Why can’t Pharo have constructors?

The other day we were talking about Pablo about pre-tenuring objects when discussing about a couple of papers like this one and this other one. These papers describe the idea of pre-tenuring objects for Java. The main idea being to identify allocation sites in the code (e.g., new MyClass(17, true,someObject)), take statistics about the average size and lifetime of the objects created at those allocation sites, and then decide to directly tenure objects (i.e., move them to a region of memory garbage collected less often) at those allocation sites if convenient. Now, garbage collection is actually not the point of this post, but this story serves as a kick-off for it.

So, one of the points of the papers above was to identify allocation sites. This popped a question in my mind:

Hey! How can we identify allocation sites in Pharo?

In Pharo allocations happen on the execution of the method basicNew. The method new calls basicNew to create an instance and then initializes it with the initialize method. Then, in our own classes we create our own constructors creation methods by defining class methods calling new.

Behavior >> basicNew [
  "This is a simplified version for the blog"
  <primitive: 70 error: ec>
  self primitiveFailed
]

Behavior >> new [
  ^ self basicNew initialize
]

Person class >> newInstanceWithName: aName age: anAge [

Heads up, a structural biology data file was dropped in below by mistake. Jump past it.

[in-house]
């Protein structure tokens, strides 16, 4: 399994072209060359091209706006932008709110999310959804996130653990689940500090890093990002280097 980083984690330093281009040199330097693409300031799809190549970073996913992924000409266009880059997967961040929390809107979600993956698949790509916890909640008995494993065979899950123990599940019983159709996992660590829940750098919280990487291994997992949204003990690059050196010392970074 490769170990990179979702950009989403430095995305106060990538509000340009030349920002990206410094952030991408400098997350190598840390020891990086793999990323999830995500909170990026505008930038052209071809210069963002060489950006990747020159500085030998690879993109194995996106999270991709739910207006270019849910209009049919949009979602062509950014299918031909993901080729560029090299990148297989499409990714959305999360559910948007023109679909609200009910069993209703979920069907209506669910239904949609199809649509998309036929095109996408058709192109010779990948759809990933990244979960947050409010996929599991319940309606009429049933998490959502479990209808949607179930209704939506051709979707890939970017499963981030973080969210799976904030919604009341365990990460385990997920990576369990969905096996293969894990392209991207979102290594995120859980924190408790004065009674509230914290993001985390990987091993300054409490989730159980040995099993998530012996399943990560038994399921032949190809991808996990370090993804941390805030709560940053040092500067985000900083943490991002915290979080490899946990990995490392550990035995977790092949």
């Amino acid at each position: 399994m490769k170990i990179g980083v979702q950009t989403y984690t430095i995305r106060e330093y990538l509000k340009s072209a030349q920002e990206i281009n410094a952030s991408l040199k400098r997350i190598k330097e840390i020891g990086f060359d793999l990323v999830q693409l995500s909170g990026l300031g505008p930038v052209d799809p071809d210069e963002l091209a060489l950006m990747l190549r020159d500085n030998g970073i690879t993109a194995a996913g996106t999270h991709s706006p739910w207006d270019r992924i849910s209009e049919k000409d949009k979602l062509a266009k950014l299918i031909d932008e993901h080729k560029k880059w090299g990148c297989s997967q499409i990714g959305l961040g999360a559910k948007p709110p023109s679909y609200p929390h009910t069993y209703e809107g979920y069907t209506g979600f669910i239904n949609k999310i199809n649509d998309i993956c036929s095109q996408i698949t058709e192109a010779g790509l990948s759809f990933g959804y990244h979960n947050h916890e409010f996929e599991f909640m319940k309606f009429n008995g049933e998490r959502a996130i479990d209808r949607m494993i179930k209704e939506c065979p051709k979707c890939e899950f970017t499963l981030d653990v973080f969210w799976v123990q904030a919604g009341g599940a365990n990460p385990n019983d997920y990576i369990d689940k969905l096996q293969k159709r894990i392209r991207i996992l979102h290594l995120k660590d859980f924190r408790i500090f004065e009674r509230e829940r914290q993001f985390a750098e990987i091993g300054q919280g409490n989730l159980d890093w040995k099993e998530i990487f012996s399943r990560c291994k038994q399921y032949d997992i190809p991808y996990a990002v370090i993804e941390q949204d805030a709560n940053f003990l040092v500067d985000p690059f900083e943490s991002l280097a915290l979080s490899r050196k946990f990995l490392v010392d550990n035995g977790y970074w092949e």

self new
    name: aName;
    age: anAge;
    yourself
]

Now, the problem here is that from an execution perspective the real allocation point is the expression self basicNew inside the method new. But that is also the same allocation site for most objects in the entire runtime. If we want to distinguish allocation sites, we need to make them more explicit.

So let’s add constructors

This morning, coffee in hand, baby napping, I decided to give a try at implementing constructors. I wanted to avoid explicitly calling new or basicNew, avoid extra yourself sends (that are always complex to follow for new people). I have seen several people in the past doing similar stuff to avoid having getter/setter methods in their classes. They implemented instance creation methods that received dictionaries for example, used runtime reflection, and/or used long initializeMyObjectWithX:andY:thenZ: messages on the instance side.

I decided I wanted to have syntax sugar on my side :). I wanted to transform my newInstanceWithName: aName age: anAge above into something like this:

Person class >> newInstanceWithName: aName age: anAge [
  name := aName.
  age := anAge
]

And I decided to do it with a compiler plugin.

Compiler Plugins in Pharo

Pharo supports a couple of features that allow us to customize the language in sometimes funny, sometimes useful, and most of the times *very easy* ways. One of those features are compiler plugins.

Compiler plugins in Pharo are objects we can subscribe in the compiler. The compiler will call our plugin in the middle of the compilation, allowing us to insert our own AST (Abstract Syntax Tree) transformations in the compilation chain.

To define our plugin we need to define a subclass of OCCompilerASTPlugin and define the transform method.

OCCompilerASTPlugin subclass: #ConstructorPlugin
	instanceVariableNames: ''
	classVariableNames: ''
	package: 'ConstructorPlugin'

ConstructorPlugin >> transform [
  "We will work in here"
]

Our compiler plugin needs to ensure two things. First, the method we wrote as a constructor needs to be executed on an instance of the class, and not on the class itself. Second, it needs to somehow create the instance and execute that method on our instance. What we want, is that the code we wrote about is automatically (and transparently) translated into: